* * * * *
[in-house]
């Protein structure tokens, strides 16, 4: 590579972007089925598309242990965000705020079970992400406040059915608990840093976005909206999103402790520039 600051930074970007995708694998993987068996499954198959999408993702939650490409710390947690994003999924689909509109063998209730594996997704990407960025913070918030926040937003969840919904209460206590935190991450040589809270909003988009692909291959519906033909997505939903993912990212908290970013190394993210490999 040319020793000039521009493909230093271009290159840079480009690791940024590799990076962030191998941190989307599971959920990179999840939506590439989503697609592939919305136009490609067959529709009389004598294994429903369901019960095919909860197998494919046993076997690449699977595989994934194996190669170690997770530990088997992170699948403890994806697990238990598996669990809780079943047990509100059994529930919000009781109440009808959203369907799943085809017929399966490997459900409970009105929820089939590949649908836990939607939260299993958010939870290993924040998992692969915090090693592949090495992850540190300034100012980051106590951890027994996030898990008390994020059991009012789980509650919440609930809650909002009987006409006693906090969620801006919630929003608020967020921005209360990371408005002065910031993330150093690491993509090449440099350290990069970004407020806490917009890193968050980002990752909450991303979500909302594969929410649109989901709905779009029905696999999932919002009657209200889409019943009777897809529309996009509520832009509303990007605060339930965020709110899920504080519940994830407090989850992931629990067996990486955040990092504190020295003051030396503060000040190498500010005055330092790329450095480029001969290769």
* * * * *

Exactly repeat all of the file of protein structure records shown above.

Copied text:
[in-house]
């Protein structure tokens, strides 16, 4: 590579972007089925598309242990965000705020079970992400406040059915608990840093976005909206999103402790520039 600051930074970007995708694998993987068996499954198959999408993702939650490409710390947690994003999924689909509109063998209730594996997704990407960025913070918030926040937003969840919904209460206590935190991450040589809270909003988009692909291959519906033909997505939903993912990212908290970013190394993210490999 040319020793000039521009493909230093271009290159840079480009690791940024590799990076962030191998941190989307599971959920990179999840939506590439989503697609592939919305136009490609067959529709009389004598294994429903369901019960095919909860197998494919046993076997690449699977595989994934194996190669170690997770530990088997992170699948403890994806697990238990598996669990809780079943047990509100059994529930919000009781109440009808959203369907799943085809017929399966490997459900409970009105929820089939590949649908836990939607939260299993958010939870290993924040998992692969915090090693592949090495992850540190300034100012980051106590951890027994996030898990008390994020059991009012789980509650919440609930809650909002009987006409006693906090969620801006919630929003608020967020921005209360990371408005002065910031993330150093690491993509090449440099350290990069970004407020806490917009890193968050980002990752909450991303979500909302594969929410649109989901709905779009029905696999999932919002009657209200889409019943009777897809529309996009509520832009509303990007605060339930965020709110899920504080519940994830407090989850992931629990067996990486955040990092504190020295003051030396503060000040190498500010005055330092790329450095480029001969290769």